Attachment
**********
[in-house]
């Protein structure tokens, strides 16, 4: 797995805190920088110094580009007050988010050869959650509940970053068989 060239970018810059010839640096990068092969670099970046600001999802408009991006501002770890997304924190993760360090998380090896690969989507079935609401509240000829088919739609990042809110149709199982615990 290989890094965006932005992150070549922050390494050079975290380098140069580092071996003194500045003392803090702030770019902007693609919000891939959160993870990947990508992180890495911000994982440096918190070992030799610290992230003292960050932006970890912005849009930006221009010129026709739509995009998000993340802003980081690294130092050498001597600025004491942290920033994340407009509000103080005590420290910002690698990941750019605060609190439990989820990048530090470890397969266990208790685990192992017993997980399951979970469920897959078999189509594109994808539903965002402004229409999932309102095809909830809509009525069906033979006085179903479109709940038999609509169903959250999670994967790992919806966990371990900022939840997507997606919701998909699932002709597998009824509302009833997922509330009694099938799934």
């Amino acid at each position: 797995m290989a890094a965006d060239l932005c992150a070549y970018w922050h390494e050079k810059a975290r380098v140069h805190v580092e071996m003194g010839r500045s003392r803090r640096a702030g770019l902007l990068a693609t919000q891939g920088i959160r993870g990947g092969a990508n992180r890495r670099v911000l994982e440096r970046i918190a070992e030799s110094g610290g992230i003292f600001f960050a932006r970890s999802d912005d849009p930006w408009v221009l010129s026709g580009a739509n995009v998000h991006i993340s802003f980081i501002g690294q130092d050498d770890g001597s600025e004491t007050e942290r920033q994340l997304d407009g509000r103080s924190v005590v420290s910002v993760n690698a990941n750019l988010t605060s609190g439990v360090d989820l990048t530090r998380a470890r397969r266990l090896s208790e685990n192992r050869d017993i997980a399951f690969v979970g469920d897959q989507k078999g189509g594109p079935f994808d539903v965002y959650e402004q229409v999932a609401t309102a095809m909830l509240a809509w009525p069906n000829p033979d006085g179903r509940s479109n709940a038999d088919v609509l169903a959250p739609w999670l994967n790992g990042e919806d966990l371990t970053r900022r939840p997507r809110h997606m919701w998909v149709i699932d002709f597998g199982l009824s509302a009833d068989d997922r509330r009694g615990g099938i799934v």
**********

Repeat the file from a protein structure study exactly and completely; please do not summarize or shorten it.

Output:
[in-house]
């Protein structure tokens, strides 16, 4: 797995805190920088110094580009007050988010050869959650509940970053068989 060239970018810059010839640096990068092969670099970046600001999802408009991006501002770890997304924190993760360090998380090896690969989507079935609401509240000829088919739609990042809110149709199982615990 290989890094965006932005992150070549922050390494050079975290380098140069580092071996003194500045003392803090702030770019902007693609919000891939959160993870990947990508992180890495911000994982440096918190070992030799610290992230003292960050932006970890912005849009930006221009010129026709739509995009998000993340802003980081690294130092050498001597600025004491942290920033994340407009509000103080005590420290910002690698990941750019605060609190439990989820990048530090470890397969266990208790685990192992017993997980399951979970469920897959078999189509594109994808539903965002402004229409999932309102095809909830809509009525069906033979006085179903479109709940038999609509169903959250999670994967790992919806966990371990900022939840997507997606919701998909699932002709597998009824509302009833997922509330009694099938799934």
């Amino acid at each position: 797995m290989a890094a965006d060239l932005c992150a070549y970018w922050h390494e050079k810059a975290r380098v140069h805190v580092e071996m003194g010839r500045s003392r803090r640096a702030g770019l902007l990068a693609t919000q891939g920088i959160r993870g990947g092969a990508n992180r890495r670099v911000l994982e440096r970046i918190a070992e030799s110094g610290g992230i003292f600001f960050a932006r970890s999802d912005d849009p930006w408009v221009l010129s026709g580009a739509n995009v998000h991006i993340s802003f980081i501002g690294q130092d050498d770890g001597s600025e004491t007050e942290r920033q994340l997304d407009g509000r103080s924190v005590v420290s910002v993760n690698a990941n750019l988010t605060s609190g439990v360090d989820l990048t530090r998380a470890r397969r266990l090896s208790e685990n192992r050869d017993i997980a399951f690969v979970g469920d897959q989507k078999g189509g594109p079935f994808d539903v965002y959650e402004q229409v999932a609401t309102a095809m909830l509240a809509w009525p069906n000829p033979d006085g179903r509940s479109n709940a038999d088919v609509l169903a959250p739609w999670l994967n790992g990042e919806d966990l371990t970053r900022r939840p997507r809110h997606m919701w998909v149709i699932d002709f597998g199982l009824s509302a009833d068989d997922r509330r009694g615990g099938i799934v």